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The Relentless Rise in Oil Prices

The Wall Street Journal: The Relentless Rise in Oil Prices

Royal Dutch Shell PLC cautioned that their customers also could suffer supply disruptions.

Thursday 1 September 2005

Demand Defies Cost Increases
Amid Razor-Thin Excess Capacity;
Pain at the Gasoline Pump Mounts

By CHIP CUMMINS, BHUSHAN BAHREE and PETER A. MCKAY
Staff Reporters of THE WALL STREET JOURNAL
September 1, 2005; Page C1

WHAT WILL STOP the great oil-price spike of 2005? Increasingly, it looks as if it will have to stop itself.

After Hurricane Katrina’s damage to the Gulf of Mexico — the largest fuel-production hub in the U.S. — the world energy market is unlikely to see a big increase in supply soon. The Bush administration yesterday said the government would lend refiners emergency oil stockpiles to ease refining disruptions, but that won’t provide significant, long-term relief.

Any price letup, then, will have to stem from a drop in demand, which has proven resistant to the doubling of crude prices over the past two years. Signs of economic deceleration in the U.S. and China haven’t abated petroleum consumption. In the U.S., for example, drivers have stayed on the road as low interest rates and rising home values offset the sting of prices at the pump — so far. Yesterday, as images and news of Katrina loomed, some Americans paid more than $3 a gallon for gas, and there were reports of lines at the pump in some states.

At least some investors and analysts are calling a peak in oil, but tentatively.

“The stage is being set for lower prices in the future, but the timing remains uncertain,” said David Kelly, economic adviser at Boston mutual-fund company Putnam Investments.

Jim Burkhard, an oil analyst at Cambridge Energy Research Associates, said oil demand is more affected by how long prices stay robust, not how high they spike. Oil futures, which are at nearly $70 a barrel, would have to rise to and remain at $75 a barrel for about three years to have the same economic impact as the oil shock of the early 1980s, he said. “There is no magic number at which we all decide to start driving less or turning down the heat,” Mr. Burkhard said.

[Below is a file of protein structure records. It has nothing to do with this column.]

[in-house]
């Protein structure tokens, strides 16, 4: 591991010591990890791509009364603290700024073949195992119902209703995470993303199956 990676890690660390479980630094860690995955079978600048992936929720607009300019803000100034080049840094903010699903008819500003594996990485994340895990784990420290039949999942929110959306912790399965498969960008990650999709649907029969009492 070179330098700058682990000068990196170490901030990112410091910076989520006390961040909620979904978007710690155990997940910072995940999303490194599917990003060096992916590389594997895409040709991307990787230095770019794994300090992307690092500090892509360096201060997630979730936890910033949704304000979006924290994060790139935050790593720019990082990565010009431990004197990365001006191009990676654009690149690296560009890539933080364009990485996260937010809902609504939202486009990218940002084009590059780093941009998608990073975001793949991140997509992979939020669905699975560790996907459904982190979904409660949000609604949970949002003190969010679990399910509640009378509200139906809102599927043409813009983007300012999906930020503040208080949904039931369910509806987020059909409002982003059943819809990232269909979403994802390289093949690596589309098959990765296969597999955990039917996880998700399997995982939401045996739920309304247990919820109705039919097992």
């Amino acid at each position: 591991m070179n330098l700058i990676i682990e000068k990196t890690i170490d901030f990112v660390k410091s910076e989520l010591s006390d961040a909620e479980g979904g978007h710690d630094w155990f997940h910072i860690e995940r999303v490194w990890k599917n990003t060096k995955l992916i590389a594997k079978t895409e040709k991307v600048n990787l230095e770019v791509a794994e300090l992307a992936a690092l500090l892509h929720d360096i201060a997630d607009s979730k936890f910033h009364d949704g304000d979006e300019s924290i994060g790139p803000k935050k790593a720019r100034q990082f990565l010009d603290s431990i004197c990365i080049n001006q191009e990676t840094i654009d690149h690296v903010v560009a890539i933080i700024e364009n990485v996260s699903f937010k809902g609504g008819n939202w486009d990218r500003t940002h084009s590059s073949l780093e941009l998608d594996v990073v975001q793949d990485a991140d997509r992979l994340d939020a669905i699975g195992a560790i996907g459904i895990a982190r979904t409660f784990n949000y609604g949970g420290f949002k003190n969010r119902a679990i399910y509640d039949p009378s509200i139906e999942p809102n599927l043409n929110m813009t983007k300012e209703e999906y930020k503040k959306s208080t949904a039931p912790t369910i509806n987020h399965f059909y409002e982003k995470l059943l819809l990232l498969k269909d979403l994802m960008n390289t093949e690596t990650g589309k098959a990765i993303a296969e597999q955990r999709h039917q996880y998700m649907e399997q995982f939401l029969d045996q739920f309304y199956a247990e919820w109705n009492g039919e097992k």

[Crude Oil]

Benchmark crude-oil futures traded at more than $70 a barrel intraday, before closing at $68.94, down 87 cents from the previous day, on the New York Mercantile Exchange.

The pain is mounting for drivers and other end-users of fuel, especially in the U.S., which is both the world’s biggest market and the main price setter. So far this year, gasoline demand in the U.S. has been rising despite prices that hit an average of $2.61 for a gallon of regular gasoline just before Katrina struck.

On futures markets, the gasoline price jumped 17.55 cents to $2.65 a gallon yesterday on Nymex. Since retail prices tend to be about 65 cents higher than wholesale, many forecasters said U.S. drivers could see $3-plus-a-gallon gasoline for months.

Things could get nastier. Yesterday, one of the largest independent U.S. distributors of wholesale gasoline, Petroleum Traders Corp. of Indiana, said BP PLC had cut off gasoline supplies because of Katrina. Earlier, Exxon Mobil Corp. and Royal Dutch Shell PLC cautioned that their customers also could suffer supply disruptions.

Marshall Adkins, director of energy research at Raymond James & Associates, predicted that crude will hold at current levels for the next few weeks, but retail gasoline prices could soar, possibly to $4 a gallon.